The first section, Managing Sustainability, outlines the structure of sustainability teams, and companies’ investment, planning, measuring and reporting strategies. The data showed that most respondents have full-time sustainability teams, which have been growing in staff size over the last four years – to keep pace with the growing breadth of responsibilities. However, despite the growth in staff, sustainability budgets are remaining the same. This staff growth can in part be attributed to the primary benefits that respondents perceive as attributable to their sustainability programs, namely reduced costs, brand enhancement and risk management.
Section two, Implementing Sustainability, discusses operational strategies for buildings and supply chains, as well as stakeholder engagement. Waste and energy reduction are the top facility-related improvements that retailers are undertaking, though managing greenhouse gas emissions and water use and building with green techniques will grow significantly over the next two years. Supply chain improvements have focused on transportation fuel efficiency, materials, including chemicals of concern and packaging design. Managing all aspects of the product life cycle, from design through use and disposal will become increasingly prevalent practices over the next two years. Transparency remains a key trend: disclosing the social and environmental impacts of product supply chains is a growing practice.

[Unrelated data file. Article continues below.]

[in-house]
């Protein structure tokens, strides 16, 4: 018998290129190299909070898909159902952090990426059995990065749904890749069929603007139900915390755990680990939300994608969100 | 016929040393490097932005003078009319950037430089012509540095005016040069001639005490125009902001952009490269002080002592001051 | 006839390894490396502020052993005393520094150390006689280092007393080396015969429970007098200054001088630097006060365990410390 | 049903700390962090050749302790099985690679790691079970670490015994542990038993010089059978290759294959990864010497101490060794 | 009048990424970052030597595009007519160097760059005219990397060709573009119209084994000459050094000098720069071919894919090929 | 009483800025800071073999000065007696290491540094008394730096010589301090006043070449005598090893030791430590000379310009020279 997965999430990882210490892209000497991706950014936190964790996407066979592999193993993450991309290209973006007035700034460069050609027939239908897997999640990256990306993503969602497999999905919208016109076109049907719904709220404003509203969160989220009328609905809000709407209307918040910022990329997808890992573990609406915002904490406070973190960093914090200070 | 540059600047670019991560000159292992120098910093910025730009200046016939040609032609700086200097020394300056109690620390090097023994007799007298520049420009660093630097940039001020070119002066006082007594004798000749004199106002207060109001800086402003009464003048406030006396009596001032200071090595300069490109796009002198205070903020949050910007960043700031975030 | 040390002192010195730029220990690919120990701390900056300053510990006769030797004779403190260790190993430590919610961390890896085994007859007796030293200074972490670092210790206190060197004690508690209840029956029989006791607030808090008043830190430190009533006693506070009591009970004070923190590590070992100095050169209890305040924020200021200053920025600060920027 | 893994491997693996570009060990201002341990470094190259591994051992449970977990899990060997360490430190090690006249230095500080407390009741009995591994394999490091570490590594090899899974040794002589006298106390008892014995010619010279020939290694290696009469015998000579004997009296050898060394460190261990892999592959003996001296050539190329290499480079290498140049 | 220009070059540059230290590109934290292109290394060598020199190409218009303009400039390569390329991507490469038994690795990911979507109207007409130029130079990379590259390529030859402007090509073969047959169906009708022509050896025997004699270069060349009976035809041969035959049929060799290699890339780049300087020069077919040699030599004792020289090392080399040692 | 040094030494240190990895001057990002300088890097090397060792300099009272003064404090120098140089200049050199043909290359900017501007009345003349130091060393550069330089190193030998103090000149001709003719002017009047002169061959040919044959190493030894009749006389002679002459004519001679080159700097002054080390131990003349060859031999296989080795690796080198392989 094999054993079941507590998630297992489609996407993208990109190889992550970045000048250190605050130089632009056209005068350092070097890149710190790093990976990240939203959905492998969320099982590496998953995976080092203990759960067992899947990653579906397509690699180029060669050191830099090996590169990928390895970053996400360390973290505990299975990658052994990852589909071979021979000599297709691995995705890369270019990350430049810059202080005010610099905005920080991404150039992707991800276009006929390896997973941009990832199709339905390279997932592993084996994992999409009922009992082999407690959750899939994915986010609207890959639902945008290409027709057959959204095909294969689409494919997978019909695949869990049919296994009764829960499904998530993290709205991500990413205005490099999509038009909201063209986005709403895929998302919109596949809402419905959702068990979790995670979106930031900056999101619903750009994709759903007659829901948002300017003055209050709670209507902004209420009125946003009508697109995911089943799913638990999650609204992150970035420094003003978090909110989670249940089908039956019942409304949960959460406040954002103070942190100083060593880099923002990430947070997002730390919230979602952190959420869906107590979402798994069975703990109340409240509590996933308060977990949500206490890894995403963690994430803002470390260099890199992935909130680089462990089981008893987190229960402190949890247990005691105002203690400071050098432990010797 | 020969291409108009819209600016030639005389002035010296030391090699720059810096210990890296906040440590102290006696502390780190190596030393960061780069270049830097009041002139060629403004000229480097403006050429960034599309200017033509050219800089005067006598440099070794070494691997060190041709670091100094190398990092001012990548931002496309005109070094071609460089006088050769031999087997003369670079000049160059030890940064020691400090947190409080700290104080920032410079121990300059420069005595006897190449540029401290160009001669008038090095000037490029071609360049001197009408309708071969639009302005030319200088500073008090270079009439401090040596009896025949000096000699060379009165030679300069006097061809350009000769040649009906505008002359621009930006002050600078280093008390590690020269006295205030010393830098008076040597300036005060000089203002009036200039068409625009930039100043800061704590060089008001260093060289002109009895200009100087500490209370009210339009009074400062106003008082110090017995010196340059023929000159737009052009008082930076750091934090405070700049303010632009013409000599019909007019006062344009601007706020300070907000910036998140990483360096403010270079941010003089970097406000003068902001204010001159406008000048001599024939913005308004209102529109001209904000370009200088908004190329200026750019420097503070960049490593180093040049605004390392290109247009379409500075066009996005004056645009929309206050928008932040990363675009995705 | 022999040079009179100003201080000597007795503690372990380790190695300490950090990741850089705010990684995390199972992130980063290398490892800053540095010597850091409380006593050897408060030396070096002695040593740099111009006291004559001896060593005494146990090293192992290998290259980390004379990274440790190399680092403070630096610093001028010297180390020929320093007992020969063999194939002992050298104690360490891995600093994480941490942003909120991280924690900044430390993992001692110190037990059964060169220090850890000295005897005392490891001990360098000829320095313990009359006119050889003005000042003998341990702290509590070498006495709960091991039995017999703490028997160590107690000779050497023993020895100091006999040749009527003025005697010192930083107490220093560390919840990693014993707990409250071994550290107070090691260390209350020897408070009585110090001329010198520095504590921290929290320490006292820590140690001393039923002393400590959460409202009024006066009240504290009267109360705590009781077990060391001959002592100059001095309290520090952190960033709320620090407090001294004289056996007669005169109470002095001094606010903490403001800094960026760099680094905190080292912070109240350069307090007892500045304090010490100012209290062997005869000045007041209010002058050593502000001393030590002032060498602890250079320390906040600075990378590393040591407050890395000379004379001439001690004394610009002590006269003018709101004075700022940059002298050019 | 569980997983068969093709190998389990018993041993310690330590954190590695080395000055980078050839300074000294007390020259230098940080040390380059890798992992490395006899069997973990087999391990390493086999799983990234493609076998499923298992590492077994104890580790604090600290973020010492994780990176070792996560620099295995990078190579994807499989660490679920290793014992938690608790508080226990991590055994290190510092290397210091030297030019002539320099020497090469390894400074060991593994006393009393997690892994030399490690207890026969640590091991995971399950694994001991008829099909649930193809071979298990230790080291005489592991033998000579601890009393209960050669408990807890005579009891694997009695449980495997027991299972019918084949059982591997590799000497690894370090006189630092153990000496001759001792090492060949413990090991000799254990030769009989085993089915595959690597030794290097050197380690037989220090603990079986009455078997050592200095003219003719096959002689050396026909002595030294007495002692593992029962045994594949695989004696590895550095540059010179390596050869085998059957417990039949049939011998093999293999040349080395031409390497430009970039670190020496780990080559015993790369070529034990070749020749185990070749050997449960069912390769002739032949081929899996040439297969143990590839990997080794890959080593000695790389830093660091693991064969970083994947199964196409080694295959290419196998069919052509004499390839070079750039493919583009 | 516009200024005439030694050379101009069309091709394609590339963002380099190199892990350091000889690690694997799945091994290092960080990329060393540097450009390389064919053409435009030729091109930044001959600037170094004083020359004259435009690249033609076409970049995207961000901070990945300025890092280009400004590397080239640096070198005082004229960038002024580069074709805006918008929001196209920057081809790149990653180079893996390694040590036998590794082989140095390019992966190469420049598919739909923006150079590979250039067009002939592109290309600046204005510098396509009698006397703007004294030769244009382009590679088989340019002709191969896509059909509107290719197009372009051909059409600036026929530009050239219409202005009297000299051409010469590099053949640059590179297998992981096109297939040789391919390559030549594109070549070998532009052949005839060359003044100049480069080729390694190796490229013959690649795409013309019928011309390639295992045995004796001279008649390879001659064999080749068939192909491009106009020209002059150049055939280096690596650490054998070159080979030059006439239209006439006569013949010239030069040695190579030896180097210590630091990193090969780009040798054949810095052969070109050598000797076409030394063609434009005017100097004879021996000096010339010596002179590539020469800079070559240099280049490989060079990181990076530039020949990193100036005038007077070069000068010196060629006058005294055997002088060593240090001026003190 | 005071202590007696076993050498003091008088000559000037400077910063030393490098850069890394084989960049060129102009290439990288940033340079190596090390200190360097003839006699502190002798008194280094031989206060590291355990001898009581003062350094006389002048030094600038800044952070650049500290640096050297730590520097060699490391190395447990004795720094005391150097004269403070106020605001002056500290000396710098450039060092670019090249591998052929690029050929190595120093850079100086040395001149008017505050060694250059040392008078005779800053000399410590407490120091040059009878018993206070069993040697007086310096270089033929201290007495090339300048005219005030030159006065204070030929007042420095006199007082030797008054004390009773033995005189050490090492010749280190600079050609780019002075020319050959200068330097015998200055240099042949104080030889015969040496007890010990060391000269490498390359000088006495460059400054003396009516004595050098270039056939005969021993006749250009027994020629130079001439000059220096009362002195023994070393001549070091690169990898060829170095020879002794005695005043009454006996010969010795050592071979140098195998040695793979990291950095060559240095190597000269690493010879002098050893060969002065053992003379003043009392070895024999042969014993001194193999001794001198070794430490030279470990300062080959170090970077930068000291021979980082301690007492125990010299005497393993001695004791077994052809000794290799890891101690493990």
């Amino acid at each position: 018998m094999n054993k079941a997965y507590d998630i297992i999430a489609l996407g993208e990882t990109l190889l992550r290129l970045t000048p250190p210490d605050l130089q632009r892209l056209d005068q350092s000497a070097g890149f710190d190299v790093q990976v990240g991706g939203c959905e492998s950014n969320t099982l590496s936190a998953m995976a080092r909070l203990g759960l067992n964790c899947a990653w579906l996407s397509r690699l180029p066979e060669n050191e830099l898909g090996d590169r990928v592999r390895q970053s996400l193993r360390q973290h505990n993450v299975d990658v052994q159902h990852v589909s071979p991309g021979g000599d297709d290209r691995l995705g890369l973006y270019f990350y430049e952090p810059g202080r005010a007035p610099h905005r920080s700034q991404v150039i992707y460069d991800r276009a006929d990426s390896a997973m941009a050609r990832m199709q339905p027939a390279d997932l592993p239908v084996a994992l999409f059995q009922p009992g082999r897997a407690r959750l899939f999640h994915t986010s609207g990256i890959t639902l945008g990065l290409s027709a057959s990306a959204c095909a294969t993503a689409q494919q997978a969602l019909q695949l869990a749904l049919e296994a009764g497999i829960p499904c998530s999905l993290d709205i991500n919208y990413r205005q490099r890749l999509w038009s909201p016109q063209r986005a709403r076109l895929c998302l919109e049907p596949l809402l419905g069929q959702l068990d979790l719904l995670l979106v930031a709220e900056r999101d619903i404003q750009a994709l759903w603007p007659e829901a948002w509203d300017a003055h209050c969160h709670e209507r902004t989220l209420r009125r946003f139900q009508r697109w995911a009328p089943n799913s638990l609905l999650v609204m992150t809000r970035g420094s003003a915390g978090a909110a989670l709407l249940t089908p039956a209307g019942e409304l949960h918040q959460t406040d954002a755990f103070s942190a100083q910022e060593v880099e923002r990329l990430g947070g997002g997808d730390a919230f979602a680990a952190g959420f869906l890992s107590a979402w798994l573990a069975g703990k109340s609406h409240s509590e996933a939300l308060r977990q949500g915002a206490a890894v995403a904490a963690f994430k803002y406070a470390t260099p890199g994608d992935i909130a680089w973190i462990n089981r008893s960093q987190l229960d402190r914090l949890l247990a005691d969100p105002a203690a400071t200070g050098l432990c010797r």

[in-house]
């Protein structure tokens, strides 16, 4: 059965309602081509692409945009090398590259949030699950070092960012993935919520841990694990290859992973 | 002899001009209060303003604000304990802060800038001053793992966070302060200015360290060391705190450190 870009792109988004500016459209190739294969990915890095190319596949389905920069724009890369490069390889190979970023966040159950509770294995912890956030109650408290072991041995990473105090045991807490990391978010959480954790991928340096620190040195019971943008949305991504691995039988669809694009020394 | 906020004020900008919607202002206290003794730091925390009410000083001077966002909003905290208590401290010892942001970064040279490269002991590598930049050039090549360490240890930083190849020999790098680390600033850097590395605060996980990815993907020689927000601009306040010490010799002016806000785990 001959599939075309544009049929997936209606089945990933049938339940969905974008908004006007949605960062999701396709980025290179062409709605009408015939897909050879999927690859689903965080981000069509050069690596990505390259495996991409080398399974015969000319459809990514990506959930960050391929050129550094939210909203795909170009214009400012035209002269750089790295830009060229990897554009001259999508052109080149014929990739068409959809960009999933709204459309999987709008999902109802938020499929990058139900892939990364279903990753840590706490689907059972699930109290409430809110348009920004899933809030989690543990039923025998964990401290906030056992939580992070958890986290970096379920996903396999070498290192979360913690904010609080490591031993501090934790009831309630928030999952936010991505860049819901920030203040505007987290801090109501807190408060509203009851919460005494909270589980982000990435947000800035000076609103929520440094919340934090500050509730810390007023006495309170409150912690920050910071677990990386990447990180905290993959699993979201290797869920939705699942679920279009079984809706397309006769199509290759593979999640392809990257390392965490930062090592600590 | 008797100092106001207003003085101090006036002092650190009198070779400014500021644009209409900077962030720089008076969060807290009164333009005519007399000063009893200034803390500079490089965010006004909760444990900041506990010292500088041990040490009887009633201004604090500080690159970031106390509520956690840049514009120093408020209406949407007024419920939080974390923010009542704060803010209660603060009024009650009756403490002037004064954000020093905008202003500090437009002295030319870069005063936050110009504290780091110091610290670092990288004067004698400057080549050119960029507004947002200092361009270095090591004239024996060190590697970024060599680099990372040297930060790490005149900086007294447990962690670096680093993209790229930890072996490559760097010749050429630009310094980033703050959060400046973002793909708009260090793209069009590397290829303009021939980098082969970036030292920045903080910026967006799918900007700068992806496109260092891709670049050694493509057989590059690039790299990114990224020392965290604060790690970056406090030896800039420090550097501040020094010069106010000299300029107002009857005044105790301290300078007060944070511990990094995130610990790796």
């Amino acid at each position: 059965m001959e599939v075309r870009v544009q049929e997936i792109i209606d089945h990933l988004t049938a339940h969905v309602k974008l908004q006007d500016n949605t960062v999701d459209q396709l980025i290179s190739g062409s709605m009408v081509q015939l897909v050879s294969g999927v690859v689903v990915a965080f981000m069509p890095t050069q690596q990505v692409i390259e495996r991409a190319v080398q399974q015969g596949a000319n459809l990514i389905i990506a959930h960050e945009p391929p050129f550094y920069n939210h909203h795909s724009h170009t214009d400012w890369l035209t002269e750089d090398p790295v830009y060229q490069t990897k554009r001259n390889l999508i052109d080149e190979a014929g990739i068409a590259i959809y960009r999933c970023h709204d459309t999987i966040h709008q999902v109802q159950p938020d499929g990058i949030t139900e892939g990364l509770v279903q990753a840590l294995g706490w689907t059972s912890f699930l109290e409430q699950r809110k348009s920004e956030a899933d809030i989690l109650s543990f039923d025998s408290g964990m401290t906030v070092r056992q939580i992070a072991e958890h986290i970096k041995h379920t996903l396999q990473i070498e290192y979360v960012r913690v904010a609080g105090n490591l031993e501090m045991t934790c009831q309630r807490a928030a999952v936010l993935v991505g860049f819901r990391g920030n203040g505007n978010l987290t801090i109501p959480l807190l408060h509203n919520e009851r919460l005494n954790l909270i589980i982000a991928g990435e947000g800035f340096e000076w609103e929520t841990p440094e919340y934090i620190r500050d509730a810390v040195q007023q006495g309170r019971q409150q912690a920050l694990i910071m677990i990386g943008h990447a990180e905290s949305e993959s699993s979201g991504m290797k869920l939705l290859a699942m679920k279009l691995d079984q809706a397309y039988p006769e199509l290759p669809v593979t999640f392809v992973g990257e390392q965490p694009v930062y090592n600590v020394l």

“These management and operational strategies are strengthening retail businesses and positioning them for long-term success,” continued Siegel. “RILA will continue to track the industry’s progress over time and work with our members to uncover the greatest business value from their efforts,” Siegel concluded.
Retail Industry Leaders Association (RILA) is the trade association of the world’s largest and most innovative retail companies. RILA members include more than 200 retailers, product manufacturers, and service suppliers, which together account for more than $ 1.5 trillion in annual sales, millions of American jobs and more than 100,000 stores, manufacturing facilities and distribution centres domestically and abroad. For more information, visit www.rila.org.